The recent Senate Estimates hearings revealed that the Victorian Government has agreed to support the establishment of two P-TECH schools in Ballarat and Geelong. A joint announcement by the Federal and Victorian ministers of education is imminent according to Federal Education Department officials.
The P-TECH schools are a pet project of the Prime Minister following his visit to the flagship school in Brooklyn, New York, last year. It was another “captain’s call” by the Prime Minister that has not received adequate public scrutiny. Details of the program are shrouded in secrecy and are being developed and negotiated behind closed doors. The Estimates hearings shed little light on the arrangements. Continue reading “Vic Govt Agrees to Support P-TECH Schools”
The following is a summary of an Education Policy Brief by Save Our Schools on P-TECH schools. The full Brief can be downloaded below.
Last year, the
Federal Government announced $0.5 million funding for a new type of school in
Australia incorporating high school education and two years of tertiary
training. It is based on the P-TECH
(Pathways in Technology Early College) school in Brooklyn, New York, established
by the giant IT multinational IBM and now being rolled out in several US cities.
The model is personally endorsed by the Prime Minister, Tony Abbott. Under the proposal,
two existing schools in Ballarat and Geelong will be converted into P-TECH
Continue reading “P-TECH Schools are Unproven and Threaten Public Education”
Save Our Schools today called for public consultation and
scrutiny of the P-TECH schools proposed for Ballarat and Geelong and sponsored
by the giant IT multinational IBM. SOS National Convenor, Trevor Cobbold, said
that P-TECH schools are unproven and threaten public education.
Continue reading “P-TECH Schools Are Unproven and Threaten Public Education”
A report has detailed fraud and waste in charter schools in the United States totalling over $200 million in 2014 and 2015. The report says that this is likely to be the tip of the iceberg and that the federal, state and local governments stand to lose more than $1.4 billion because of regulatory failure.
Continue reading “Massive Fraud and Waste in US Charter Schools”
A UK House of Commons report published last week says that there is no evidence that academies, England’s version of independent public schools, improve school results. The report by the bi-partisan education select committee said that although it was clear that academies led to greater competition, there was not yet proof that they raised standards for disadvantaged students or overall. Several issues raised by the report are very relevant to the expansion of independent public schools in Australia.
Continue reading “No Evidence that Independent Public Schools in England Raise Standards”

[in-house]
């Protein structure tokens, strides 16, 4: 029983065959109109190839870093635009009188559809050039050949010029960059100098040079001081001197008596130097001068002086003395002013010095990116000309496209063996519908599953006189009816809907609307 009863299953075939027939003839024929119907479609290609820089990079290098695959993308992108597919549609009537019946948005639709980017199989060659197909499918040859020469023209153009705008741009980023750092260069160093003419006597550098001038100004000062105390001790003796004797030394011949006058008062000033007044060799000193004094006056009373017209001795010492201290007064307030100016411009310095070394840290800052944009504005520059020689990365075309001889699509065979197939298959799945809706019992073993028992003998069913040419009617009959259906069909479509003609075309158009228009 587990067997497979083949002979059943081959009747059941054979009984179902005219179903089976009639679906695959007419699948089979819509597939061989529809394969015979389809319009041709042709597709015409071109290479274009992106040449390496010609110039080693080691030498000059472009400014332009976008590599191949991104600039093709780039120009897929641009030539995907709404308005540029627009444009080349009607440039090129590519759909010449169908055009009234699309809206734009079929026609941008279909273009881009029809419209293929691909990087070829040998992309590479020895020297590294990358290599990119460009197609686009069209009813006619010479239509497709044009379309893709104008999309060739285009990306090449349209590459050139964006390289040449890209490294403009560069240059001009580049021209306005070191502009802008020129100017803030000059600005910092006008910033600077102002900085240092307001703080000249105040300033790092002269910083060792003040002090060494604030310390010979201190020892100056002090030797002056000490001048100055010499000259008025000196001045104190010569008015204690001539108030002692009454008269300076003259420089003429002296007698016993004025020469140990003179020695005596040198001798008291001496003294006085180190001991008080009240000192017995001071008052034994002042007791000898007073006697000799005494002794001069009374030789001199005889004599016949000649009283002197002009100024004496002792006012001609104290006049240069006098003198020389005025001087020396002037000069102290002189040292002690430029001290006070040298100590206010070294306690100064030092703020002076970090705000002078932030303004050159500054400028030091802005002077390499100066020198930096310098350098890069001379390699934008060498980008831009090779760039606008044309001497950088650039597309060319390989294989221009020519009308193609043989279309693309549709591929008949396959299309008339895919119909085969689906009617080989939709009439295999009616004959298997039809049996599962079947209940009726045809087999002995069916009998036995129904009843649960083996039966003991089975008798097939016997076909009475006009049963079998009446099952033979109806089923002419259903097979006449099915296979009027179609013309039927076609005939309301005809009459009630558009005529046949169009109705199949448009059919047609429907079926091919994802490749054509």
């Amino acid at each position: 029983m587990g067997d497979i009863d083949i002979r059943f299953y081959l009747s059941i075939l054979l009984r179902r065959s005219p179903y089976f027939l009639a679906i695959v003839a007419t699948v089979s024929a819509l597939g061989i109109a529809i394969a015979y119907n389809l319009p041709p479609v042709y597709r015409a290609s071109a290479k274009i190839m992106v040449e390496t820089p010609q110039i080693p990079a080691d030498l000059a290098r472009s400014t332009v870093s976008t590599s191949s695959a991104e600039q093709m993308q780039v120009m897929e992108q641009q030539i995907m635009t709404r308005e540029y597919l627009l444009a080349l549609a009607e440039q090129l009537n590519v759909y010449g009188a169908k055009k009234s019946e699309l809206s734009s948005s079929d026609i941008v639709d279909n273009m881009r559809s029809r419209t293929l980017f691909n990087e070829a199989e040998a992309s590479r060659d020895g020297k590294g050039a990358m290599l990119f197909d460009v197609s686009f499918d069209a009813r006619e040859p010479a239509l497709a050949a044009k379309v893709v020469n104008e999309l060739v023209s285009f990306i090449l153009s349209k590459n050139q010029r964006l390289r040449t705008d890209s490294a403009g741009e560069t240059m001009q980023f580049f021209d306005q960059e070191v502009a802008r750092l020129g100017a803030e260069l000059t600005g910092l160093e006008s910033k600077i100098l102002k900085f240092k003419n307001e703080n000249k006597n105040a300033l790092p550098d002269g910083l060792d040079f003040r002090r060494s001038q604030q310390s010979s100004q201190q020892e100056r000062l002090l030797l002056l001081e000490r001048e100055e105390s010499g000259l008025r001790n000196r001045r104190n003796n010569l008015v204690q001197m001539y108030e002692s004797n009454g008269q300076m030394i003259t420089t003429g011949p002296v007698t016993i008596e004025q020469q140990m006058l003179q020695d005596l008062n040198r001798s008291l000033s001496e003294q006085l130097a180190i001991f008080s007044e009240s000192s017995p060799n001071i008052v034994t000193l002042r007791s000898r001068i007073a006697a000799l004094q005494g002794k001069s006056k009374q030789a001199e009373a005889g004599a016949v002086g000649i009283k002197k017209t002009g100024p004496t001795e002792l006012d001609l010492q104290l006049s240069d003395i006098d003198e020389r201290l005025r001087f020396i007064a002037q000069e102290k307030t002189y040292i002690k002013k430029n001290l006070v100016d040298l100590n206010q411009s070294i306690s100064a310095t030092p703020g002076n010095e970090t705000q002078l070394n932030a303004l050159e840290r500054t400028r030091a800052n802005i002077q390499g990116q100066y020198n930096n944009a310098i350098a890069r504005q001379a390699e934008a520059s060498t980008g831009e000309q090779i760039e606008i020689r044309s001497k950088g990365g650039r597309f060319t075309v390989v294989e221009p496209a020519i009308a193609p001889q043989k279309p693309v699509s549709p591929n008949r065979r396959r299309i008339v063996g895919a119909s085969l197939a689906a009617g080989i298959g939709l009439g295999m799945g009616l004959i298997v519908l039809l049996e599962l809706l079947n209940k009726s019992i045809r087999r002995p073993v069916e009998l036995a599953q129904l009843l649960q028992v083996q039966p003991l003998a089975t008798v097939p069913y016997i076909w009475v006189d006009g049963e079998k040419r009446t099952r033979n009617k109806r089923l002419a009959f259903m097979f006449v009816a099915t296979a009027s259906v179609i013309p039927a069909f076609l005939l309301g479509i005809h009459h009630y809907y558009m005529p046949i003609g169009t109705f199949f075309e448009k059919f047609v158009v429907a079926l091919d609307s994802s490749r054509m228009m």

Charter schools are a central component of current efforts to change the face of public education in the United States. Charter schools are publicly financed, but free of many of the regulations that govern traditional public schools, such as those involving staffing, curriculum, and budget decisions. Independent public schools in Australia are similar to charter schools in some respects such as autonomy in staffing and budget decisions.
Continue reading “Charter Schools’ Promise Unfulfilled”
A leading US education research economist caused shockwaves amongst the education research community last week by saying that markets don’t work in education. Dr. Margaret Raymond from Stanford University said that after decades of looking at charter schools in the US she has come to the conclusion that the “market mechanism just doesn’t work” in education.
Continue reading ““Markets Don’t Work in Education” Shockwave”
The head of Australia’s leading education research body, the Australian Council for Educational Research (ACER), has questioned the effectiveness of teacher and school incentives as a school improvement strategy. ACER Chief Executive Geoff Masters said that there is little evidence that performance pay for teachers, financial incentives for schools, encouraging competition between schools and sanctions on schools that fail to improve are effective in delivering better student outcomes. Continue reading “Education Chief Says Market-Based Policies are Ineffective”
In a column in The Australian last Monday, Jennifer Buckingham from the Centre for Independent Studies claimed that the expansion of Independent Public Schools will benefit students who have the most to gain. The basis for her claim is that independent public schools in the United States, called charter schools, achieve much higher results for low income and minority students than do traditional public schools. However, her evidence fails to stack up and she is guilty of grossly exaggerating the differences in results.
Continue reading “Claimed Advantage for Disadvantaged Students in Charter Schools is Much Ado About Nothing”
The Victorian Competition and Efficiency Commission report on school autonomy published at the end of last month is a remarkable document. It finds that the research evidence on school autonomy is inconclusive about its effects on student performance, but then it rejects its own finding and recommends increasing school autonomy. In so doing, it opts for faith over evidence.
Continue reading “Victorian Report on School Autonomy is Intellectually Bankrupt”